The Nicest Place in Kansas: Olathe
NICEST PLACES IN AMERICA 2020 FINALIST
"Listening Is Love"
Listening is the first step to healing trauma, and the people of Olathe are all ears.
For Neelam Singhal, the healing moment comes when she’s just delivered a birthday cake to a kid who really needs it.
“When I do this, I don’t think about the pandemic,” says the volunteer and mother of one who immigrated from India and teaches chemistry at Rockhurst University. “I just feel really good.”
The source of that feeling is KidsTLC, a nonprofit in the Kansas City suburb of Olathe where Singhal began volunteering when the pandemic hit. KidsTLC cares for kids dealing with trauma. About 75 kids live on the KidsTLC campus at any given time, many from the foster care system who don’t get regular visits from family.
The past six months have exposed Americans anew to the toll that trauma takes on individuals and whole communities. And Elizabeth Hall, director of campus and community engagement for KidsTLC, believes America has much to learn from the resilience of kids like those at KidsTLC. The first step to healing the wounds of trauma is to set aside judgments and simply listen, whether you’re faced with a child, a neighbor, a colleague or a friend, whether the trauma arises from racial incidents, losing a job, or losing a loved one to COVID-19.
“Everybody wants to be heard,” Hall says. “Everyone has something going on. Trauma comes in all different forms.”
KidsTLC is a fixture in Olathe (pronounced “oh-LAY-tha”), founded in 1972 as an emergency shelter for abused and neglected children. Its trained staff provide carefully structured therapeutic care, but community volunteers like Singhal are the children’s gateway to the world beyond, sharing conversation and play, and helping them relax and trust.
For many of the young residents, the past is full of abuse and neglect, and the forced isolation of the pandemic shutdown has only made their recovery harder. “They’ve had so many walls they’ve put up. Especially the boys—they might be teddy bears inside, but they’ll never show it,” says Hall. “They grow up too fast, and their true self doesn’t get to come out, unless you really start cracking on that shell.”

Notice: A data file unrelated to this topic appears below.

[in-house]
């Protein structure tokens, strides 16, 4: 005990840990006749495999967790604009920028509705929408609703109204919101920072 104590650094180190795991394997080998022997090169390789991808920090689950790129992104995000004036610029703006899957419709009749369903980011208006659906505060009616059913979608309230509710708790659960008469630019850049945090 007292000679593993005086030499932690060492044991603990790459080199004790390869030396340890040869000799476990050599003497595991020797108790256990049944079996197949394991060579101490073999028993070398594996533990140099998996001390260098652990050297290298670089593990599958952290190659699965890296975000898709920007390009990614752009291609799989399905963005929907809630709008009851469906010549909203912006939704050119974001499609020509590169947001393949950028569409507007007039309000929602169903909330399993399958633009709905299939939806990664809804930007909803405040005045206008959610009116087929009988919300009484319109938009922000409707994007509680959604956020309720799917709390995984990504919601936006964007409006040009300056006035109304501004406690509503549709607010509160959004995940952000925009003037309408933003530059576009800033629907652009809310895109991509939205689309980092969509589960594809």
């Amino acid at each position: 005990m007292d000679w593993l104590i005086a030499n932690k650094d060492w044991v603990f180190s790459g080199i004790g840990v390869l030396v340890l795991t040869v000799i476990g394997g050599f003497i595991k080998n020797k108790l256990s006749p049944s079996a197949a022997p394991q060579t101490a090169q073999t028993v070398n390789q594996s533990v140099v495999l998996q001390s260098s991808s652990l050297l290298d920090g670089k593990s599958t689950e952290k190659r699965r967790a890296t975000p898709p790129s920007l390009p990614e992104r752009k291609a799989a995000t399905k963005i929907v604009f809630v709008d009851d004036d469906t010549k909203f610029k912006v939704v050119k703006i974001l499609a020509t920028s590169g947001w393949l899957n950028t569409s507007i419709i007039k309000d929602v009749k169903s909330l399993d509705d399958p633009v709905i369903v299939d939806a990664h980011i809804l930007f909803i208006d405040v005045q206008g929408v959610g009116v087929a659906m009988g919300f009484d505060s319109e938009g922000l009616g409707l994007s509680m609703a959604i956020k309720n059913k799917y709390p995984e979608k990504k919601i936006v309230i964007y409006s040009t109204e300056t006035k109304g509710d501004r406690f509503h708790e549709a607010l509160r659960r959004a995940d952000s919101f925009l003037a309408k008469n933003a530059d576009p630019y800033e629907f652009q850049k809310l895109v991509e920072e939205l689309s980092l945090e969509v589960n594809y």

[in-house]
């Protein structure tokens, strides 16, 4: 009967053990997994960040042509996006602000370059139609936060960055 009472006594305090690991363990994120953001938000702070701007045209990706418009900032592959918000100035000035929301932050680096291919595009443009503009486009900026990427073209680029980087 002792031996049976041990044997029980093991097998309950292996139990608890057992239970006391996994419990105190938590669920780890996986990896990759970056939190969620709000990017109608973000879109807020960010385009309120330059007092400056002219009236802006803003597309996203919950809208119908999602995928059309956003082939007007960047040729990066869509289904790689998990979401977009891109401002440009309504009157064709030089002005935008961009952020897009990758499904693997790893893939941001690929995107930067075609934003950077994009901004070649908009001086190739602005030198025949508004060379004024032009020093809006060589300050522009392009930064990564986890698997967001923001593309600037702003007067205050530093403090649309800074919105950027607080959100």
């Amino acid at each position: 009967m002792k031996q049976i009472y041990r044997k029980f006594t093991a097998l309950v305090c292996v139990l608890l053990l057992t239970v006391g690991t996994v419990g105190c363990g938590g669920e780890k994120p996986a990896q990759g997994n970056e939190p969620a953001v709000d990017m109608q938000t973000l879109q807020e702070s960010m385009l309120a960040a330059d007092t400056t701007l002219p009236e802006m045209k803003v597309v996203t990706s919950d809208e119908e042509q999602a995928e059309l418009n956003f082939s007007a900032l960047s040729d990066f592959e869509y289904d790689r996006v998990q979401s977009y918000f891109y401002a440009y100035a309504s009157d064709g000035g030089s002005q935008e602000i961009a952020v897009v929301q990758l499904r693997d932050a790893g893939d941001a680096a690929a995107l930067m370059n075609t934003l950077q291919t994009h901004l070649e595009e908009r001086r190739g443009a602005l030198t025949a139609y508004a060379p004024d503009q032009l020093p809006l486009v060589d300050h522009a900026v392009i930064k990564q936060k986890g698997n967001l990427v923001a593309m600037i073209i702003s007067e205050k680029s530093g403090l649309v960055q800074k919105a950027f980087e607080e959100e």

“They’re working really hard to improve their lives,” says Tracy Mattis, KidsTLC’s director of marketing. “They’re hurt. They’re sad. We’re trying to make them whole again.”
Last year, KidsTLC hosted exactly 1,664 volunteers from Olathe and beyond who gave over 11,000 hours to cracking those shells. Even with the pandemic, the community has kept the help coming. Singhal came to KidsTLC soon after the pandemic began. COVID had disrupted her work teaching, and scotched any possibility of traveling abroad to see family. She needed something to keep her feeling positive. Her work at KidsTLC has brought peace and satisfaction at a disrupted time.
Giving is a way of life in Olathe. Singhal also volunteers with a literacy program called Reach Out and Read. School nurses volunteer as “contact tracers.” Kansas City’s Youth Volunteer Corps sends teams of young people to needy spots in the city.
“Our community believes in the future,” says Hall. “When COVID came, they said, ‘How can we help?’ It was amazing.” Volunteers at KidsTLC have helped organize socially-distant activities, including birthday parties featuring personalized cakes and gifts. “We have to work together, and we have to stay apart,” Singhal says. “It’s hard! We’re all learning.”
Even the smallest acts of kindness can make a world of difference, goes the Olathe way of thinking. Hall recalls one resident who eventually went to college and stunned herself by winning a campus election. The seed of her success was planted by one of those thousands of KidsTLC volunteers, a business leader who shared his own experience one day.
“His advice was, ‘Step out of your comfort zone. Try something that challenges you. You might get a no, but still try it,’” says Hall. “That stuck with her, and when she saw the chance, she took it, and she won!”
Singhal believes supporting KidsTLC has helped her son, too. He’s only eight, she says, but by watching her and her Olathe neighbors help one another, he’s learning what matters most: that we’re all equal in God’s eyes, no matter our age, race, culture, or personal situation.
“Don’t make it complicated,” Singhal says. “Just think of us as one. God is one, and we are one. And God is watching us.”
During COVID when any crowd is ignored by all, there are Orphans too whose birthdays are not getting celebrated or they are not getting any gifts from their well wishers. At this hard time, my wife (Neelam Singhal) collected birthday boxes, gifts and birthday crowns and started calling various organizations who could accept it. She was able to connect with Kids TLC and she drove there to donate. She felt so happy doing something for them that she almost cried when she returned. I am lucky to have such a kind-hearted better half.
We are following the situation closely and trying to be home as much as possible. Neelam had to even leave her job to be safe and take care of me and our kid at home.
Our community is really nice with a lot of kind-hearted around, who I have seen helping each other at times.17520